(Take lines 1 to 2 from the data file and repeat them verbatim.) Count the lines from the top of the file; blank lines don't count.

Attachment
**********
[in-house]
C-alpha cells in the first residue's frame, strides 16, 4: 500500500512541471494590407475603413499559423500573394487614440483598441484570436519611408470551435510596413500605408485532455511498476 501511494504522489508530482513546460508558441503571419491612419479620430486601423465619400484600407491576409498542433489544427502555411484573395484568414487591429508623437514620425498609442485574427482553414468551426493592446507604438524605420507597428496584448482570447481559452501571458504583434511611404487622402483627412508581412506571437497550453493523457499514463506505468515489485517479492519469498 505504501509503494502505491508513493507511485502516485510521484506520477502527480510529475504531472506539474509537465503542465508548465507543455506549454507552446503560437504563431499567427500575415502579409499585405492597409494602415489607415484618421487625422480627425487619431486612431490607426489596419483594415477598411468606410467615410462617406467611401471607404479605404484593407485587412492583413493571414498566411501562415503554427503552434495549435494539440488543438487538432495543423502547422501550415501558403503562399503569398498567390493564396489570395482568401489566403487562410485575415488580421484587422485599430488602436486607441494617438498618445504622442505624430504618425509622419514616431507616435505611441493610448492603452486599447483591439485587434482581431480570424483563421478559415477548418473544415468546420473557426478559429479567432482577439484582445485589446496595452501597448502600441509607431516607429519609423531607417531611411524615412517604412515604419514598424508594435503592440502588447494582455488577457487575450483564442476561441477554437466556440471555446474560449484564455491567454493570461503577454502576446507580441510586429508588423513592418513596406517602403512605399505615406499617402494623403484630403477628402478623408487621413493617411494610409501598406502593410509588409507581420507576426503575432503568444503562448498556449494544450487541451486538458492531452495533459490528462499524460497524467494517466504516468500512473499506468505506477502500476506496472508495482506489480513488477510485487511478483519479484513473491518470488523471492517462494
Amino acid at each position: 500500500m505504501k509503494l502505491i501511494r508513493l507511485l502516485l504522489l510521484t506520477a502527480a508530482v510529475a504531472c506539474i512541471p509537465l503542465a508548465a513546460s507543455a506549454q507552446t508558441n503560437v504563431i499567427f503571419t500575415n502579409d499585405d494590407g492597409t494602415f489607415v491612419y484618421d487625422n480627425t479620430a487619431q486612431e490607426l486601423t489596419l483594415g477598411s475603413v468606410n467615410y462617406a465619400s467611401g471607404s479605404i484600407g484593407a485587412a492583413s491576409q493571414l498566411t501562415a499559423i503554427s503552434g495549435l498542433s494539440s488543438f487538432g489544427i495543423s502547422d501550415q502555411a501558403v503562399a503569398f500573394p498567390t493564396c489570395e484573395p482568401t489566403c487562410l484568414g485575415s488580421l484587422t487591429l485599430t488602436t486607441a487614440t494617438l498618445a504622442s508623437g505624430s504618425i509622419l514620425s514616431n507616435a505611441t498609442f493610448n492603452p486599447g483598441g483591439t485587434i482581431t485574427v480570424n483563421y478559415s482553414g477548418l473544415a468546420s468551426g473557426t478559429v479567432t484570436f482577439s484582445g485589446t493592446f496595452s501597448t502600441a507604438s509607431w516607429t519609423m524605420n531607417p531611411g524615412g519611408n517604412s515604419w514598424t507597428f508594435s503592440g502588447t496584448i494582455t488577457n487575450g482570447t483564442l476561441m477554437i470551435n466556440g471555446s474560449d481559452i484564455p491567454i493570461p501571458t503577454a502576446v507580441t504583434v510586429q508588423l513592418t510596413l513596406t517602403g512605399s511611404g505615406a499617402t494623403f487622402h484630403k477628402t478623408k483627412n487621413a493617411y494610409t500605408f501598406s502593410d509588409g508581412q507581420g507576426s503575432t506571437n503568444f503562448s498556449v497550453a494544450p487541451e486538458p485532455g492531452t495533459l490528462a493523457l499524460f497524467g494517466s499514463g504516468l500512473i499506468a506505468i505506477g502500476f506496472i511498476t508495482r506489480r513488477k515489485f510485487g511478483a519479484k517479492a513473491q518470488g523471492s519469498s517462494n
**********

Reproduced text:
[in-house]
C-alpha cells in the first residue's frame, strides 16, 4: 500500500512541471494590407475603413499559423500573394487614440483598441484570436519611408470551435510596413500605408485532455511498476 501511494504522489508530482513546460508558441503571419491612419479620430486601423465619400484600407491576409498542433489544427502555411484573395484568414487591429508623437514620425498609442485574427482553414468551426493592446507604438524605420507597428496584448482570447481559452501571458504583434511611404487622402483627412508581412506571437497550453493523457499514463506505468515489485517479492519469498 505504501509503494502505491508513493507511485502516485510521484506520477502527480510529475504531472506539474509537465503542465508548465507543455506549454507552446503560437504563431499567427500575415502579409499585405492597409494602415489607415484618421487625422480627425487619431486612431490607426489596419483594415477598411468606410467615410462617406467611401471607404479605404484593407485587412492583413493571414498566411501562415503554427503552434495549435494539440488543438487538432495543423502547422501550415501558403503562399503569398498567390493564396489570395482568401489566403487562410485575415488580421484587422485599430488602436486607441494617438498618445504622442505624430504618425509622419514616431507616435505611441493610448492603452486599447483591439485587434482581431480570424483563421478559415477548418473544415468546420473557426478559429479567432482577439484582445485589446496595452501597448502600441509607431516607429519609423531607417531611411524615412517604412515604419514598424508594435503592440502588447494582455488577457487575450483564442476561441477554437466556440471555446474560449484564455491567454493570461503577454502576446507580441510586429508588423513592418513596406517602403512605399505615406499617402494623403484630403477628402478623408487621413493617411494610409501598406502593410509588409507581420507576426503575432503568444503562448498556449494544450487541451486538458492531452495533459490528462499524460497524467494517466504516468500512473499506468505506477502500476506496472508495482506489480513488477510485487511478483519479484513473491518470488523471492517462494